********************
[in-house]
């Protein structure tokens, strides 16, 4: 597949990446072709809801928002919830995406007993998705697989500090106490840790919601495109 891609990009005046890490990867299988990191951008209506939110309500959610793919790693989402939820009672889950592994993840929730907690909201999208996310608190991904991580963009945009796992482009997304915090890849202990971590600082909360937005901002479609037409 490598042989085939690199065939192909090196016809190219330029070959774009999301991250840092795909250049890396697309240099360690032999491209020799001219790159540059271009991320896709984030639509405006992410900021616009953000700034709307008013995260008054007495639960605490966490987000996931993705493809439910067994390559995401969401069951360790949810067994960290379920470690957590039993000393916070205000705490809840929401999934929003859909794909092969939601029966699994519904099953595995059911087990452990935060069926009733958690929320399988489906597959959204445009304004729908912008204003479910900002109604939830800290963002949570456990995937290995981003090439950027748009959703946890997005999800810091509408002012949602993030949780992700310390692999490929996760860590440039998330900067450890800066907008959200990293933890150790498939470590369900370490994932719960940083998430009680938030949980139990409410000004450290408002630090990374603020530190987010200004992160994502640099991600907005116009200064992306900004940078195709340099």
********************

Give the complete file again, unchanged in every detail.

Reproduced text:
[in-house]
């Protein structure tokens, strides 16, 4: 597949990446072709809801928002919830995406007993998705697989500090106490840790919601495109 891609990009005046890490990867299988990191951008209506939110309500959610793919790693989402939820009672889950592994993840929730907690909201999208996310608190991904991580963009945009796992482009997304915090890849202990971590600082909360937005901002479609037409 490598042989085939690199065939192909090196016809190219330029070959774009999301991250840092795909250049890396697309240099360690032999491209020799001219790159540059271009991320896709984030639509405006992410900021616009953000700034709307008013995260008054007495639960605490966490987000996931993705493809439910067994390559995401969401069951360790949810067994960290379920470690957590039993000393916070205000705490809840929401999934929003859909794909092969939601029966699994519904099953595995059911087990452990935060069926009733958690929320399988489906597959959204445009304004729908912008204003479910900002109604939830800290963002949570456990995937290995981003090439950027748009959703946890997005999800810091509408002012949602993030949780992700310390692999490929996760860590440039998330900067450890800066907008959200990293933890150790498939470590369900370490994932719960940083998430009680938030949980139990409410000004450290408002630090990374603020530190987010200004992160994502640099991600907005116009200064992306900004940078195709340099």